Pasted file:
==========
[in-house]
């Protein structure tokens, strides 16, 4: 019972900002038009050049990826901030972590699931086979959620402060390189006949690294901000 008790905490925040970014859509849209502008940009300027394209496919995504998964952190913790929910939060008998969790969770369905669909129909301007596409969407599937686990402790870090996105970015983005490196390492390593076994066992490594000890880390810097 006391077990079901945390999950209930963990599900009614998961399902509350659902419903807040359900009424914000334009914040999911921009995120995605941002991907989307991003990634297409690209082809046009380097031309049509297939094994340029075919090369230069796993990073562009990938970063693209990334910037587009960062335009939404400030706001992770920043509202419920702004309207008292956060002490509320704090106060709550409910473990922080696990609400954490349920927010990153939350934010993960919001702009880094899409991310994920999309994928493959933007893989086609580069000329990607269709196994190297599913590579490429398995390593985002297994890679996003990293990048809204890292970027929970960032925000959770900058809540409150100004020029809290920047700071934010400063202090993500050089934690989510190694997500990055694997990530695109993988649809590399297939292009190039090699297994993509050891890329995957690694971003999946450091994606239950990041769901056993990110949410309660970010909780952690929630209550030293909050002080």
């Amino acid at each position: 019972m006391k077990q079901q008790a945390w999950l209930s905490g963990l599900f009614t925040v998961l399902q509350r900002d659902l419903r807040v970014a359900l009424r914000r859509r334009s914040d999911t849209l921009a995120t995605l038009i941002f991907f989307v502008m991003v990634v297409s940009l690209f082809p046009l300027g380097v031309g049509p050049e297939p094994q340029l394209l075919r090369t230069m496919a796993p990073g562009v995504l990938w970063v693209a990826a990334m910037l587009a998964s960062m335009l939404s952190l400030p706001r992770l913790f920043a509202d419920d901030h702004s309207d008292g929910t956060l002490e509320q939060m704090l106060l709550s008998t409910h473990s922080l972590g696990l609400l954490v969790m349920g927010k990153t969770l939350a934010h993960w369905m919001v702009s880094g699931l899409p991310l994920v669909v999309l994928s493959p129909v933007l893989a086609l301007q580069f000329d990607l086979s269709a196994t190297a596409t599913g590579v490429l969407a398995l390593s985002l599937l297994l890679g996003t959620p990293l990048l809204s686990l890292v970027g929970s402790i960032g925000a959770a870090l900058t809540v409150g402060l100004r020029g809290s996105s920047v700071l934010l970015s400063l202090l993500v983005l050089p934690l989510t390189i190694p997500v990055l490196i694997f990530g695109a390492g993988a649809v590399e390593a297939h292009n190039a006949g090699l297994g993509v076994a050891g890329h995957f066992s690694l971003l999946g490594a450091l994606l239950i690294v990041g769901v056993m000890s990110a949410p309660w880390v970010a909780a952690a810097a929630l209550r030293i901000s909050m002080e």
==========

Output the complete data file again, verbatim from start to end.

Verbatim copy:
[in-house]
């Protein structure tokens, strides 16, 4: 019972900002038009050049990826901030972590699931086979959620402060390189006949690294901000 008790905490925040970014859509849209502008940009300027394209496919995504998964952190913790929910939060008998969790969770369905669909129909301007596409969407599937686990402790870090996105970015983005490196390492390593076994066992490594000890880390810097 006391077990079901945390999950209930963990599900009614998961399902509350659902419903807040359900009424914000334009914040999911921009995120995605941002991907989307991003990634297409690209082809046009380097031309049509297939094994340029075919090369230069796993990073562009990938970063693209990334910037587009960062335009939404400030706001992770920043509202419920702004309207008292956060002490509320704090106060709550409910473990922080696990609400954490349920927010990153939350934010993960919001702009880094899409991310994920999309994928493959933007893989086609580069000329990607269709196994190297599913590579490429398995390593985002297994890679996003990293990048809204890292970027929970960032925000959770900058809540409150100004020029809290920047700071934010400063202090993500050089934690989510190694997500990055694997990530695109993988649809590399297939292009190039090699297994993509050891890329995957690694971003999946450091994606239950990041769901056993990110949410309660970010909780952690929630209550030293909050002080």
């Amino acid at each position: 019972m006391k077990q079901q008790a945390w999950l209930s905490g963990l599900f009614t925040v998961l399902q509350r900002d659902l419903r807040v970014a359900l009424r914000r859509r334009s914040d999911t849209l921009a995120t995605l038009i941002f991907f989307v502008m991003v990634v297409s940009l690209f082809p046009l300027g380097v031309g049509p050049e297939p094994q340029l394209l075919r090369t230069m496919a796993p990073g562009v995504l990938w970063v693209a990826a990334m910037l587009a998964s960062m335009l939404s952190l400030p706001r992770l913790f920043a509202d419920d901030h702004s309207d008292g929910t956060l002490e509320q939060m704090l106060l709550s008998t409910h473990s922080l972590g696990l609400l954490v969790m349920g927010k990153t969770l939350a934010h993960w369905m919001v702009s880094g699931l899409p991310l994920v669909v999309l994928s493959p129909v933007l893989a086609l301007q580069f000329d990607l086979s269709a196994t190297a596409t599913g590579v490429l969407a398995l390593s985002l599937l297994l890679g996003t959620p990293l990048l809204s686990l890292v970027g929970s402790i960032g925000a959770a870090l900058t809540v409150g402060l100004r020029g809290s996105s920047v700071l934010l970015s400063l202090l993500v983005l050089p934690l989510t390189i190694p997500v990055l490196i694997f990530g695109a390492g993988a649809v590399e390593a297939h292009n190039a006949g090699l297994g993509v076994a050891g890329h995957f066992s690694l971003l999946g490594a450091l994606l239950i690294v990041g769901v056993m000890s990110a949410p309660w880390v970010a909780a952690a810097a929630l209550r030293i901000s909050m002080e």